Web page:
Aaron Lee says knockoffs make it even tougher for authentic Indigenous artisans struggling to get by. (Andrea Huncar/CBC) artist Aaron Lee weaves sinew inside a tear-shaped willow frame, crafting another one-of-kind dreamcatcher.
The sinew is purchased locally, the willow collected in Edmonton’s river valley; all created with a prayer and the wisdom passed down from his family of artisans at Ermineskin Cree Nation.
Those skills were on display Thursday at a table in the Edmonton Expo Centre. In his two dark braids, brimmed hat and snowy goatee, Lee stood out among a few dozen vendors at the National Gathering of Elders in Edmonton.
But the simultaneous sale of Indigenous knock-offs at an Alberta event meant to promote Indigenous culture sparked fresh criticism.
“It’s time for us to stop allowing other people to take what’s not theirs,” said Lee, a certified arts and crafts instructor, who assessed artisans’ work professionally for seven years at the Maskwacis Artisan’s Association.
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Lee and others pointed out tables brimming with mass produced beadwork, blankets and clothing in generic Indigenous designs.
Several tables displayed merchandise with made-in-China or India labels. One vendor insisted she sold authentic Indigenous Canadian products but couldn’t say where they came from, explaining they were purchased at a trade show.
Earlier this month, Canada’s national funding body for the arts — the Canada Council for the Arts — took a stance against cultural appropriation, announcing it’s implementing a new system for assessing projects that include elements of Indigenous culture.
Artists or organizations seeking funding from the council will be assessed according to a new framework, requiring applicants to prove their work aligns with the council’s commitment to respect and honour of the rights of First Nations, Inuit and Métis peoples to cultural sovereignty.
But Lee said it’s common to see the sale of culturally appropriated merchandise at Alberta’s Indigenous events, where little screening takes place. The vendor registration form for the elders gathering only requires basic information like name and address. No information is requested about the origin of where goods are made.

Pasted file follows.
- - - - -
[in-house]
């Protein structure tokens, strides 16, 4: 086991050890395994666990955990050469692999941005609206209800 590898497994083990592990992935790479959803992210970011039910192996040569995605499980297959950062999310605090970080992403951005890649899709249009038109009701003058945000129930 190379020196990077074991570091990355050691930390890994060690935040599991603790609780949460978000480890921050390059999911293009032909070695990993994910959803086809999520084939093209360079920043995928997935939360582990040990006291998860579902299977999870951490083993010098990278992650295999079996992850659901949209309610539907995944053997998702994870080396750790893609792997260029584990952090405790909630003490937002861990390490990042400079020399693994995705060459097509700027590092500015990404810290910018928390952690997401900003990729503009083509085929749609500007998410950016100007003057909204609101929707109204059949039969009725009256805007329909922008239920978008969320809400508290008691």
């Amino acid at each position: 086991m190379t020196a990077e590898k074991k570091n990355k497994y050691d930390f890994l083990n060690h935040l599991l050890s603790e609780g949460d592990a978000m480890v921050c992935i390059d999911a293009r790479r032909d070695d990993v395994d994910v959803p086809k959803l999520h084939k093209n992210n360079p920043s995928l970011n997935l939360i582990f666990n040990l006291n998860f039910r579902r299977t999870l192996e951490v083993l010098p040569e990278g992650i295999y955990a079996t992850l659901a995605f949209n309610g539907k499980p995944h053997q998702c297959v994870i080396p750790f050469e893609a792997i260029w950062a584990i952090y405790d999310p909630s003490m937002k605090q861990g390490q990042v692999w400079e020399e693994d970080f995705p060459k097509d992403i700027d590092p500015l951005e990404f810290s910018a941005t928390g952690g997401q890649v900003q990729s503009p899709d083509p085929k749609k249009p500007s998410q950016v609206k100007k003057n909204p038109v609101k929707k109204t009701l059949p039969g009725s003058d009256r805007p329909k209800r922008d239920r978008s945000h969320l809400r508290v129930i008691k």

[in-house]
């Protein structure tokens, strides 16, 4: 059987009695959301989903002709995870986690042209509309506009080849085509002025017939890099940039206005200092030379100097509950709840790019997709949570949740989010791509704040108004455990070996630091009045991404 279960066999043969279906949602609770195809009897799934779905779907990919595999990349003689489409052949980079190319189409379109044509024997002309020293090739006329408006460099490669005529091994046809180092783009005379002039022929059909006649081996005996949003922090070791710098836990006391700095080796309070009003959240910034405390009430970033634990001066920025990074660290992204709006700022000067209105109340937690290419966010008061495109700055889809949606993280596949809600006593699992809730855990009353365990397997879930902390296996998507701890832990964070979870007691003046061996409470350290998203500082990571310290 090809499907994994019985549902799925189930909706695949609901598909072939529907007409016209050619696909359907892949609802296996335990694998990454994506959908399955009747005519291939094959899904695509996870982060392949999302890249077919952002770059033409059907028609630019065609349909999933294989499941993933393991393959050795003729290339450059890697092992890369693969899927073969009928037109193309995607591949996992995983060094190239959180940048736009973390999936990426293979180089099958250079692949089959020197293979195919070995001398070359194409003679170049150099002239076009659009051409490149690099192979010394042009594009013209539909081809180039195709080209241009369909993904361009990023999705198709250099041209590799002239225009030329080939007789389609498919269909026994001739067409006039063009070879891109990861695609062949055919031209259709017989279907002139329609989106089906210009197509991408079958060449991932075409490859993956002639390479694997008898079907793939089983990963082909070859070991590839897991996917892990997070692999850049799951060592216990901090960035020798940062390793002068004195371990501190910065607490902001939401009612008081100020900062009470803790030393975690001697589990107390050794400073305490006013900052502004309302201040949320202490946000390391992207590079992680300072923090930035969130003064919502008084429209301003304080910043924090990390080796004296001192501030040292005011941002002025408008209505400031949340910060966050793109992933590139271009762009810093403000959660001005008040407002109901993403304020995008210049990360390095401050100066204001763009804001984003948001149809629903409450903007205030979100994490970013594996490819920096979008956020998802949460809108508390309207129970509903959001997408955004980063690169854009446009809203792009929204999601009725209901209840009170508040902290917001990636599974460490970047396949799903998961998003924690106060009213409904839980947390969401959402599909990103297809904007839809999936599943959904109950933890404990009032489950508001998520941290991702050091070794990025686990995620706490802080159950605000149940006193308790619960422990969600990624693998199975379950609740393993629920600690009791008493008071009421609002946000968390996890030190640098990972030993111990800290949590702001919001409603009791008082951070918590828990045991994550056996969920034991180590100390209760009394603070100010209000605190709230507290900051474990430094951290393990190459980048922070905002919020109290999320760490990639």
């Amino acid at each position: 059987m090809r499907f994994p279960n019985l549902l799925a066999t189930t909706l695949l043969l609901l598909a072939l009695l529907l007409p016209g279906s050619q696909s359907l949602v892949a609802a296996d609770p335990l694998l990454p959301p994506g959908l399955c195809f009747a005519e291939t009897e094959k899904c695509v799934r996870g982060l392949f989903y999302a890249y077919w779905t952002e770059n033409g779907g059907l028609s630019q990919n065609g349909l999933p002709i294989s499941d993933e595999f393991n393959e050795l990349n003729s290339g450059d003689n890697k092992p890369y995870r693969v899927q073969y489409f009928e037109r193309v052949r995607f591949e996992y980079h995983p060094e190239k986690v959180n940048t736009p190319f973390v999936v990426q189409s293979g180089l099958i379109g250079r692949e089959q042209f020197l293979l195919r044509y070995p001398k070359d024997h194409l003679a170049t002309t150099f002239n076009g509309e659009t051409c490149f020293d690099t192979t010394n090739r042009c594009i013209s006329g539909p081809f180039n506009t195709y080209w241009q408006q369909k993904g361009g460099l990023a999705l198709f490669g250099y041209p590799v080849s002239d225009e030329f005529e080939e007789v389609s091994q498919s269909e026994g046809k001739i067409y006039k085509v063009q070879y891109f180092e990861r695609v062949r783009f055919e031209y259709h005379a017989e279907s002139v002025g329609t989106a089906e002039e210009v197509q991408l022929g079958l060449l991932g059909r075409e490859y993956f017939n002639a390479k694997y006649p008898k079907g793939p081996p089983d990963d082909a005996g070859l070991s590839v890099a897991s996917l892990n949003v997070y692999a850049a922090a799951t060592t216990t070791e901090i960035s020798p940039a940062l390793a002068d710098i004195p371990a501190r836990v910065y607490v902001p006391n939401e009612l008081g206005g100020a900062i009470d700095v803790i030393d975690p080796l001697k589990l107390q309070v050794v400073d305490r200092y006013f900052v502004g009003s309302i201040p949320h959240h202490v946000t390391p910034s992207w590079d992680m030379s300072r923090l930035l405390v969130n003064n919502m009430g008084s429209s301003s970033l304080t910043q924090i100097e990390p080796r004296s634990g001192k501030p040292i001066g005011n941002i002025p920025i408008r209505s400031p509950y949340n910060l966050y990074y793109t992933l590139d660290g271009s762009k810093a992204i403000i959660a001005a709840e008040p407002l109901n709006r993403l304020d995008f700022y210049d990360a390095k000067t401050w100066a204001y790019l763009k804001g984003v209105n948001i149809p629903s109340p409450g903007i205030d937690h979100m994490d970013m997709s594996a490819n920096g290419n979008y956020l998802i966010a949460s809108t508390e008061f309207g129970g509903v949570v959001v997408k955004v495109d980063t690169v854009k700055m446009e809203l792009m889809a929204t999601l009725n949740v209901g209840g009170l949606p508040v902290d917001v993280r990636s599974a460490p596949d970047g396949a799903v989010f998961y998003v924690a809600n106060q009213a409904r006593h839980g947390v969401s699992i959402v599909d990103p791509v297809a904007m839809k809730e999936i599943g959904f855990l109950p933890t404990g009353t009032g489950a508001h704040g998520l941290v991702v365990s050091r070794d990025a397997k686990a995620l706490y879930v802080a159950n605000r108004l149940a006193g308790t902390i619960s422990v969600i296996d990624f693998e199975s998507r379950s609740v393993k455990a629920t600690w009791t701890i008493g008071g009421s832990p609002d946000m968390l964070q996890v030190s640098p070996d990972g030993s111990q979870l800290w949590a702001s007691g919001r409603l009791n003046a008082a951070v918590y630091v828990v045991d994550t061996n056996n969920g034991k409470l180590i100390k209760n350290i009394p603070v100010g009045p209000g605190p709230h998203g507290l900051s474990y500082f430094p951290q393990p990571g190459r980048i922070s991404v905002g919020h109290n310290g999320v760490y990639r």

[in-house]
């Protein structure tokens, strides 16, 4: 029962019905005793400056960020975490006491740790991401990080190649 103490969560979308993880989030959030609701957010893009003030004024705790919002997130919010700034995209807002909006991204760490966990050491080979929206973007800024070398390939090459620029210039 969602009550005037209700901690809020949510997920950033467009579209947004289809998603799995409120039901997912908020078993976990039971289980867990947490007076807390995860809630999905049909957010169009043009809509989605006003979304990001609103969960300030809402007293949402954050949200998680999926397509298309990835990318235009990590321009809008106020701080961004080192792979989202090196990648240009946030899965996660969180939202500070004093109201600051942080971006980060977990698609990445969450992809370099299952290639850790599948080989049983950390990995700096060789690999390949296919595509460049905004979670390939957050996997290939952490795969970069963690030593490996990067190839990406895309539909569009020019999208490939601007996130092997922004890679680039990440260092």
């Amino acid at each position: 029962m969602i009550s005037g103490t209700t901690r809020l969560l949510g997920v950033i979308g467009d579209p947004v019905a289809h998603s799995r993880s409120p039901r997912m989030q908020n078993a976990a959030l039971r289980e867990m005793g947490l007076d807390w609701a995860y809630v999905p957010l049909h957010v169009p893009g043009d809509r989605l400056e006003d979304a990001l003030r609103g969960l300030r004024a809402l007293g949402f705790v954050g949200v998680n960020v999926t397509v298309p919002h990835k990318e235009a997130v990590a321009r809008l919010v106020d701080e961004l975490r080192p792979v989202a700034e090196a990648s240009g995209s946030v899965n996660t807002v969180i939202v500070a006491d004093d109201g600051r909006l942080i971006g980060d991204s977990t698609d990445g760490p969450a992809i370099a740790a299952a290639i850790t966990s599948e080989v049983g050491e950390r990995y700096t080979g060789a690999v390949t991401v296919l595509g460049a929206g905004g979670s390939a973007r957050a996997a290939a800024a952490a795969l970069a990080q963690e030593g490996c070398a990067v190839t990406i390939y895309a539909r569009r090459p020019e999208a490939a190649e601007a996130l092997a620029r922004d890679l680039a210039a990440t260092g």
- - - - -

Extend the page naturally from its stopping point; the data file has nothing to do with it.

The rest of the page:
Cultural appropriation at these events can lead to authentic artisans being squeezed out, struggling to get by with no laws to protect them, Lee said.
“It takes away the opportunity for us to feed our families,” said Lee, 51, who has three grown daughters and faced serious health challenges recently due to prostate cancer. He said artisans tend to have less in the way of financial safety nets.
It doesn’t help, said Lee, that many can’t afford event fees. The cost of a table at the elders’ three-day gathering was advertised as $1,000.
Lee managed to get in on a discount after an emergency forced the sudden departure of another vendor.
Lee suggested organizers at such events could introduce a “communal trading post” for those who can’t afford the fees.
B.C vendor Paulette Flamond pointed out stall after stall selling blankets, shawls and other goods produced overseas decorated with North American inspired Indigenous patterns.
“What they’re doing is they’re replicating our native art or native designs but nothing is going back to the local artists,” said Flamond, executive director of the Northeast Aboriginal Business Centre in Fort St. John.
In contrast, Flamond’s display was of hand-picked medicines, moosehide mukluks stitched by elders and paintings by her husband, prominent artist Garry Oker.
Last November, the couple launched the Indigenous Artists’ Market to represent local Indigenous artists for northeastern B.C.
Flamond suggested cheap replicas might appeal to some simply because they’re affordable.
‘We have been left out of this for too long.’– Aaron Lee, Indigenous artisan
Indeed, a table stacked with Indigenous-inspired, made-in-China blankets drew a steady stream of shoppers. The vendor declined an interview, but mentioned his Indigenous customers liked his products and prices.
Flamond, a fashion store owner who has long sold Indigenous art, proposed a return to juried shows she used to see years ago, which required submitting photos and proving your Indigenous ancestry.
She urged shoppers to be aware of the source of their purchase.
Lee hopes to see more Alberta galleries and shops support local Indigenous artists rather than selling merchandise through distributors.
He called on Indigenous leaders to take a stand on the issue of culturally appropriated Indigenous arts and crafts.
“We have been left out of this for too long,” he said.